Rain clouds did not deter the thousands of people who flocked to the National Ploughing Championships in Castletownroche this week in 1999. The opening day saw a massive 50,000 people visit the area and all were kitted out for the inclement weather. Such was the scale of the festival of agriculture, that The Avondhu’s reporter found it impossible to visit the whole event. He said people were mostly attracted to the trade stands with the competitive ploughing attracting only a few diehard fans.

Castlelyons was set to give a big welcome home to their Cork hurling hero, Timmy McCarthy and his team-mates, to celebrate their All-Ireland SHC victory. There were plans for an open top bus tour of the village. Organisers said that Timmy had brought national prominence to Castlelyons and his local club and they organised the event to pay tribute to him.

Pat Kenny had just secured the job of presenting the Late Late Show and made his way to Fermoy where he opened Dairygold's Co-Op SuperStores' newly extended store on Patrick Street and their Dublin Road outlet – a real coup for the hardware chain. It was estimated 1,000 people flocked to the event in the town centre and the TV personality got a massive cheer as he arrived, from the gathered masses. It was reported that a mainly female audience were 'charmed and beguiled'. Mr Kenny spent an hour meeting and greeting his adoring fans, who had formed a queue that snaked through the store and out onto Patrick Street. He repeated his efforts at the second store on the Dublin Road and then was driven to a nearby location to a waiting helicopter, to fly back to Dublin. 

Dairygold was moving with the times, as Minister for Agriculture and Rural Development Joe Walsh officially launched the company’s new website. The minister described it as a ‘state of the art interactive site, one of the most comprehensive developments of its kind in Europe which will help bring Irish farmers and farming into the new Millennium.'

In Fermoy, there was a council debate on the location of a new Garda station. The urban district council meeting heard that the existing facility was too small and antiquated for the divisional headquarters. Cllr John Murphy suggested that the gardai take up residence at the Eircom building on the Pike Road, which was set to become vacant. It was generally agreed by the councillors that the current garda station was inappropriate. There was disquiet at the debate from other councillors stating that it was a sensitive issue. Cllr Michael Hanley had raised the issue that the garda station should remain in the town centre.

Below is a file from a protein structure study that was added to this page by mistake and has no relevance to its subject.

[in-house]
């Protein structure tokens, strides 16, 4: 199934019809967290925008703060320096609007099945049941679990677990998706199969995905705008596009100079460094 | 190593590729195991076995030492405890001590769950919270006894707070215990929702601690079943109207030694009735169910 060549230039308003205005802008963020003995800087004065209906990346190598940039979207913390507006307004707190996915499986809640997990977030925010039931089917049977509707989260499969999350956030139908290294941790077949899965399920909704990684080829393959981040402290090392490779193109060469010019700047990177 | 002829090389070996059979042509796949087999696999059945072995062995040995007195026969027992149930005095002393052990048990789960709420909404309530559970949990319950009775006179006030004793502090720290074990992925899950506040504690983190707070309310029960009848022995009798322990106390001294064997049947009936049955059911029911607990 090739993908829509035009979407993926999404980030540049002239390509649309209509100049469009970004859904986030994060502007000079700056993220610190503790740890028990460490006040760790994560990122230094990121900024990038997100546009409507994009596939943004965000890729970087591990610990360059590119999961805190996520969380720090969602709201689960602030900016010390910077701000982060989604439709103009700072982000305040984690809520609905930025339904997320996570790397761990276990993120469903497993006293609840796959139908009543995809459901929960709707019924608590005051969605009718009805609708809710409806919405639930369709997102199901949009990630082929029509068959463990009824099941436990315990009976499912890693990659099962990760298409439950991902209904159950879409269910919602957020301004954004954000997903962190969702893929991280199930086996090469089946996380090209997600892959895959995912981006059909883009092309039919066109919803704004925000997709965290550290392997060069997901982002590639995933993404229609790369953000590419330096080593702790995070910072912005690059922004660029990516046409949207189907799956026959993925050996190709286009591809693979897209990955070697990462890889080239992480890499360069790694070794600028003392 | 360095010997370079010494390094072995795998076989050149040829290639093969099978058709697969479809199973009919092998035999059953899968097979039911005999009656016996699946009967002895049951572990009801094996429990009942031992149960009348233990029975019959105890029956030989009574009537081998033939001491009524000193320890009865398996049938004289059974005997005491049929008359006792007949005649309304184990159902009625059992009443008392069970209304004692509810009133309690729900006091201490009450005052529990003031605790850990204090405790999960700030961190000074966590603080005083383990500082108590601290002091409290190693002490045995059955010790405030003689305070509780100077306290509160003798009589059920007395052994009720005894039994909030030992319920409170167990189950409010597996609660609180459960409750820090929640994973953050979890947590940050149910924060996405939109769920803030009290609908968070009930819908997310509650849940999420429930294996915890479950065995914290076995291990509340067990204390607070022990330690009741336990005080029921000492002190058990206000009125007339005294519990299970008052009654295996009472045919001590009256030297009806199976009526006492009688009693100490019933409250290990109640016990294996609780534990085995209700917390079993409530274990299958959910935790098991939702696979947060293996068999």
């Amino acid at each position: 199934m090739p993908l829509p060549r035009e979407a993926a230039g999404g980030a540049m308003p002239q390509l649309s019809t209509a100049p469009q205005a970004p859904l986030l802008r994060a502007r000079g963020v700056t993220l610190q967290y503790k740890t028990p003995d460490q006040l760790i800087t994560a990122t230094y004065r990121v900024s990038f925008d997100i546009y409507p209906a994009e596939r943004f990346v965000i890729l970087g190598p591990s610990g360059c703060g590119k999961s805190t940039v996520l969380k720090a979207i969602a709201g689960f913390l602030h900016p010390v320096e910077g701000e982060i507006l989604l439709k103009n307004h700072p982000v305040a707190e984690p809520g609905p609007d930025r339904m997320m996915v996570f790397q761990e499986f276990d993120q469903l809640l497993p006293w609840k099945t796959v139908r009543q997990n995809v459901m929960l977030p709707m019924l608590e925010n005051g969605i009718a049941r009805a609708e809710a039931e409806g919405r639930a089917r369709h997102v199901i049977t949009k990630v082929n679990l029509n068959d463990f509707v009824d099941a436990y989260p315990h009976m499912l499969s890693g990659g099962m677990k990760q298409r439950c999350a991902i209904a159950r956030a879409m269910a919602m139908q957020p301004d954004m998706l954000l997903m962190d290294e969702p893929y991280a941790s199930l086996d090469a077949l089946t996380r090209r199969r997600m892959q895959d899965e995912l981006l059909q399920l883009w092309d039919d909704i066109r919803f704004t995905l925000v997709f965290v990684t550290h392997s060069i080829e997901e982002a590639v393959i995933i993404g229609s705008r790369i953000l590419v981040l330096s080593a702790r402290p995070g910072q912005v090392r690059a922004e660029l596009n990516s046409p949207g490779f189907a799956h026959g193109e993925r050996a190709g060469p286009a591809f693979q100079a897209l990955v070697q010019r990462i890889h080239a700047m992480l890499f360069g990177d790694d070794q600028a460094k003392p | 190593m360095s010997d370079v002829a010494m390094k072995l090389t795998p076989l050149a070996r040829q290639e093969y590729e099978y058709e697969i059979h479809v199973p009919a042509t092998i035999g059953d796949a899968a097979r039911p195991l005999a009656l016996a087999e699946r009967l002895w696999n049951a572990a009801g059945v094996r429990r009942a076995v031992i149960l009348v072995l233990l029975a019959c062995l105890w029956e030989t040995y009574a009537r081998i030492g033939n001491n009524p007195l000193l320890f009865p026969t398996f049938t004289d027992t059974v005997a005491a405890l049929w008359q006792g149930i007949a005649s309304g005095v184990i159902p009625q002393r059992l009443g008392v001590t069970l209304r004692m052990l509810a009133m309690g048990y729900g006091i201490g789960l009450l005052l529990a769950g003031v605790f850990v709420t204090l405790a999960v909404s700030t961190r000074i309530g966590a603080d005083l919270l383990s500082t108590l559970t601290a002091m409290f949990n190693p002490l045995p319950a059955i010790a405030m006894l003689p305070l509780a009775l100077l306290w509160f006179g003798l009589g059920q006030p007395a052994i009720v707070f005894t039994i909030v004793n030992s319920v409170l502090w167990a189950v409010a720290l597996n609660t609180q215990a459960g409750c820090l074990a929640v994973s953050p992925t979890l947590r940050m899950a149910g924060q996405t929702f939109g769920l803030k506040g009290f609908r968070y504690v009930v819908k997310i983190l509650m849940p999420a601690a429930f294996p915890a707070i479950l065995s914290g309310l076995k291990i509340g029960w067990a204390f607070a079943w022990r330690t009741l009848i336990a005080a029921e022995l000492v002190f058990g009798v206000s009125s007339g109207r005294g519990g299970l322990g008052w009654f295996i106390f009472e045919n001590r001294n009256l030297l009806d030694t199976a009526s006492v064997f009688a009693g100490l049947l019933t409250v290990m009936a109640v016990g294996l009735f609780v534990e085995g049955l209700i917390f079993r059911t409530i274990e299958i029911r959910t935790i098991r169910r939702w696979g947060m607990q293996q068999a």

Coolagown were celebrating as they took top spot in the local litter challenge. The village had beat off strong competition from villages and towns in North Cork to emerge victorious in the Cork County Council sponsored event. John Fenney, Coolagown community activist, thanked the council for their initiative, adding that the competition had created a greater awareness of problems created by littler. “In Coolagown we have got a tremendous reaction from the whole community to what we are trying to do. Once people see a start being made, they have no hesitation in helping out,” he said.

A consultative forum was established to consider the location for Cork’s new landfill site. The new facility would replace the existing landfill facility. The large site would be placed in a location that was properly located, sheltered, landscaped and lined to ensure minimal environmental and visual impact. 

There were also calls to make Fermoy a plastic bag free zone, as Cllr John Hussey called on the local UDC to introduce a ban. Cllr Hussey told his council colleagues of the importance of reducing the amount of plastics used by communities. He also encouraged the use of ecobags which can be reused. He explained that a similar proposal introduced in Donegal had great success in reducing litter in the area. 

There were calls for greater supervision of students congregating in the Emmet Street area of Fermoy, by Cllr Tadhg O’Donovan. Cllr O’Donovan said this was to combat antisocial behaviour by youths. 

In sport, there was a lively draw in Galbally as Boroeagle Celtic drew 1-1 with White City in the second game of the campaign for both teams. Both sides had aspirations to secure ultimate Division Two honours in the North Cork Soccer League. John Kiely and Stephen Slattery were the respective goal scorers. 

Kilworth U21 hurlers overcame Ballyhea 1-16 to 1-15 in a thrilling match that sent them on their way to a semi-final encounter v Fermoy or Charleville, with Dion Cahill, Damien McNamara, Declan Tobin and John Hegarty to the fore.